History Lessons

Fine-Tune Your Design

Christini now had several items to add to his initial design specifications:

  • Hide the front wheel's drive shaft. (He hid it inside the bike frame.)
  • Avoid a delay in the power shift to the front wheel by switching to a more rigid drive shaft arrangement.
  • Design a bike as sharp as other high-end bikes. Riders don't want to compromise looks for performance.
  • Avoid using plastic parts whenever possible.
  • Use the less than 1:1 front- to rear-wheel gear ratio, which was proven successful in previous bikes.

Frequently, inventors create their initial design before they do any research. They end up repeating other people's mistakes, then have to go back to the drawing board. Unfortunately, their money often runs out before they can perfect the product and they never get to find out how well that great idea could have sold.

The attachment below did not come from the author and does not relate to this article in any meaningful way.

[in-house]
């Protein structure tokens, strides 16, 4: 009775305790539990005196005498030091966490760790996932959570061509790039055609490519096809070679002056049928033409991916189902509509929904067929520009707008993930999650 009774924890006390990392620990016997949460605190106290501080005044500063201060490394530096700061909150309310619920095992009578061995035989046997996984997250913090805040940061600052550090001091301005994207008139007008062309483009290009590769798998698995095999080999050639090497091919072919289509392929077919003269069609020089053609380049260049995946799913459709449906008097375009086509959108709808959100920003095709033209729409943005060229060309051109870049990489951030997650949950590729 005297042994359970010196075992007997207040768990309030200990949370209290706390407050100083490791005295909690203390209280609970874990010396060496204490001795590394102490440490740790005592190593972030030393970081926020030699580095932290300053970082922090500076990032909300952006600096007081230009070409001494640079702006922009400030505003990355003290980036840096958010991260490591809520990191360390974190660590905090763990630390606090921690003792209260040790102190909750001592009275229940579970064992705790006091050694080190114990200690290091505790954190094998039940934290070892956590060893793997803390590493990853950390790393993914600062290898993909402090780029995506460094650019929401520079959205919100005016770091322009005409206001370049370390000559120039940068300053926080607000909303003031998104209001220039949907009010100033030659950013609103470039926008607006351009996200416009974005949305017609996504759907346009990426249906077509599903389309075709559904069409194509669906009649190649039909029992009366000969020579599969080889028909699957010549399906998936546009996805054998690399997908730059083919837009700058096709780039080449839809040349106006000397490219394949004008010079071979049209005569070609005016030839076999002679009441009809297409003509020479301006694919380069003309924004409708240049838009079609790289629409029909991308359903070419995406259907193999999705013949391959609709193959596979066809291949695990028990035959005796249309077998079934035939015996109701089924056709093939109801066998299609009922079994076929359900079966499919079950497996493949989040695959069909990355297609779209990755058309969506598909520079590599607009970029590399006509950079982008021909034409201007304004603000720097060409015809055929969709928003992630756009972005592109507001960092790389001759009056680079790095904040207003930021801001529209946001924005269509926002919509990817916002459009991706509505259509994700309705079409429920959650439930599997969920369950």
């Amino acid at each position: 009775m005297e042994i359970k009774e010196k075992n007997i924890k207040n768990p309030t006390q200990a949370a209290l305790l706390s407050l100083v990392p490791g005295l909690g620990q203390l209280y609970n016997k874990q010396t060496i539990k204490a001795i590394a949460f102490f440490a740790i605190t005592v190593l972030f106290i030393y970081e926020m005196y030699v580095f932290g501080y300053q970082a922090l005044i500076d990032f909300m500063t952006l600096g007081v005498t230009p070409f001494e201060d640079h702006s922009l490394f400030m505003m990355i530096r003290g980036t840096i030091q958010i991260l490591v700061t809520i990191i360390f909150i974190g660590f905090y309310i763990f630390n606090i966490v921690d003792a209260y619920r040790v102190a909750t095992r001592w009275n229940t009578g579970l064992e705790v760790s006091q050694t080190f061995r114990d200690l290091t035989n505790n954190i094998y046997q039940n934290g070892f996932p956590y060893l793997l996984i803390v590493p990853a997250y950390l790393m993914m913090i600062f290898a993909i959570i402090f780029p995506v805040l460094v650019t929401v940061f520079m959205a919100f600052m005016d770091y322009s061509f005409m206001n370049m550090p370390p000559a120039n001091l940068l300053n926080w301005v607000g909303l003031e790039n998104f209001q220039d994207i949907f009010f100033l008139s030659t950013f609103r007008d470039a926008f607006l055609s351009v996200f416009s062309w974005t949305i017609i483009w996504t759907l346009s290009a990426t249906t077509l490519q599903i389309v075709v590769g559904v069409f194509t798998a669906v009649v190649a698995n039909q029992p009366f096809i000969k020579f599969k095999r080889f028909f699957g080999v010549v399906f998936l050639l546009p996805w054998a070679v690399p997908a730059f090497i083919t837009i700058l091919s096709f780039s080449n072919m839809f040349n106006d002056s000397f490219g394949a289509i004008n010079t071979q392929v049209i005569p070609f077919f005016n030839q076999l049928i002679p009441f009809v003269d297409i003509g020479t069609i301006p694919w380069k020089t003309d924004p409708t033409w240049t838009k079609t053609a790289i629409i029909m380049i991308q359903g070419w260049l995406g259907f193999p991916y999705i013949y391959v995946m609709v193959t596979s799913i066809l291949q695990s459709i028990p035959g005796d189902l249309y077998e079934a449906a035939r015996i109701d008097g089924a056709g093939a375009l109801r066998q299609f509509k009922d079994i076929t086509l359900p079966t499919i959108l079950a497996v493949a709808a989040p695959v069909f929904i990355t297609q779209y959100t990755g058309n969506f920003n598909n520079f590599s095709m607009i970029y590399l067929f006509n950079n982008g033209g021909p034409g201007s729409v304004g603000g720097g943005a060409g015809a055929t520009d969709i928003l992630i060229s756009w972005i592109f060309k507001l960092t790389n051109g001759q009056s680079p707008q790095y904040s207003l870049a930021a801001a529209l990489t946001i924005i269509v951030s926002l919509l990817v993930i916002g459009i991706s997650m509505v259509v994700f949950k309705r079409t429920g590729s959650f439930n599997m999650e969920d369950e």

You can save yourself a lot of time and money by following Christini's example. Take the time to find out all you can about the past attempts of people who tried to market similar products before you. With a little luck, that extra effort might just help you create a product that will hit your market's "hot button" and become the buzz of the industry.

« Previous 1 2 3 Page 4 5 6 7 Next »

Like this article? Get this issue right now on iPad, Nook or Kindle Fire.

This article was originally published in the June 1999 print edition of Entrepreneur with the headline: History Lessons.

Loading the player ...

Mike Rowe From 'Dirty Jobs': Don't Follow Your Passion, Live It

Ads by Google

Share Your Thoughts

Connect with Entrepreneur

Most Shared Stories